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Consumer confidence jumped in February on job market improvement

March 01, 2013|By Jim Puzzanghera
  • Customers walk past a mannequin displayed at a J.C. Penney store in Queens, N.Y.
Customers walk past a mannequin displayed at a J.C. Penney store in Queens,… (Victor J. Blue / Bloomberg )

WASHINGTON -- Consumer confidence surged in February as the improving job market offset concerns about higher taxes and looming federal spending cuts, according to a leading private barometer.

The monthly consumer sentiment index from Thomson Reuters and the University of Michigan rose 5.1% last month from January. The new reading of 77.6 also was up 3.1% from a year earlier.

“Consumer confidence continued to improve in February due to expected gains in employment," said Richard Curtin, the survey's chief economist. "These expected job gains have partially offset concerns about higher payroll taxes and the impending reduction in federal spending."

Although the unemployment rate ticked up to 7.9% in January, the economy added 157,000 new jobs and figures for the last three months of 2012 were revised sharply upward. Weekly jobless claims have been trending down.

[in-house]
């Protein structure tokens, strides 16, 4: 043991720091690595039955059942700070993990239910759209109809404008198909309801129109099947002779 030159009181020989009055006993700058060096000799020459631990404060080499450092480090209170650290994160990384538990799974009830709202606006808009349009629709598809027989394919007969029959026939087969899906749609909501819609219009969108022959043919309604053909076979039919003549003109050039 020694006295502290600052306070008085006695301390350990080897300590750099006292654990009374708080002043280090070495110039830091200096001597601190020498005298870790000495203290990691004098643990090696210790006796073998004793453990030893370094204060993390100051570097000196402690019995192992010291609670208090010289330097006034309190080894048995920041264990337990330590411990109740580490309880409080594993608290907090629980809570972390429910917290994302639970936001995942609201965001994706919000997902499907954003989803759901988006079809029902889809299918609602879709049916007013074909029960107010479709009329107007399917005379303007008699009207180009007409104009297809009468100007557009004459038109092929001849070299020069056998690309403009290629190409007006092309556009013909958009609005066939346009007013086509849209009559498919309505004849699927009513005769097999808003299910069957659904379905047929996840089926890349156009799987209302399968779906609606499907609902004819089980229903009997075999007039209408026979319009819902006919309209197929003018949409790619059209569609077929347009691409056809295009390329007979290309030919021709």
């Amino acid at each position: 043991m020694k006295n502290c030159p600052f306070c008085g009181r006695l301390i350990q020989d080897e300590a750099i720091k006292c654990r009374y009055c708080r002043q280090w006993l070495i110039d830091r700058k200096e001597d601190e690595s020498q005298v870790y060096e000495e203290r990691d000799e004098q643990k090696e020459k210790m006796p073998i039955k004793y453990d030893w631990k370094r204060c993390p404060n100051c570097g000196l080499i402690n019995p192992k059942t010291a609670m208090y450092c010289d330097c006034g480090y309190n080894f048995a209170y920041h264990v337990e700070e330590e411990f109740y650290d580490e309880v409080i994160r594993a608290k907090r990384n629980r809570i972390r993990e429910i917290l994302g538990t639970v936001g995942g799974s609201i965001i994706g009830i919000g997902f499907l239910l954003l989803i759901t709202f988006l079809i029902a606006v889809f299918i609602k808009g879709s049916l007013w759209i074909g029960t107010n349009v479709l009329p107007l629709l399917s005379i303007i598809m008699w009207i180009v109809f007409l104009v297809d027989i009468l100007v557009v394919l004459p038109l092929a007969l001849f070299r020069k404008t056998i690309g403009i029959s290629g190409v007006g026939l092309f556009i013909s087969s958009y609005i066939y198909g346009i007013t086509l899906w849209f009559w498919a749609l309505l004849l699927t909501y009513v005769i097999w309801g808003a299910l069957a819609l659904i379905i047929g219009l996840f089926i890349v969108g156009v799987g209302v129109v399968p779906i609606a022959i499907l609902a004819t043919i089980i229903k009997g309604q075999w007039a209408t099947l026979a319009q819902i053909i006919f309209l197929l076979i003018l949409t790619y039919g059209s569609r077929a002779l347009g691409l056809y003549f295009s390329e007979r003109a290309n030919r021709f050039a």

But Curtin warned the pending federal budget cuts could reduce consumer demand and make it harder for the economy to continue adding new jobs.

QUIZ: How much do you know about looming federal budget cuts?

President Obama and congressional Republicans remained at odds on deficit reduction as $85 billion in automatic federal spending cuts this year were set to kick in late Friday.

Consumers' confidence in Washington remained near an all-time low in the survey, with just 15% of respondents saying the Obama administration and Congress were doing a good job.

"Consumers find the political blame-game for policy inaction a very unsatisfactory substitute for a compromise that could improve economic conditions in the near term as well as over the longer term,” Curtin said.

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Consumer spending rose slightly in January even as income tumbled

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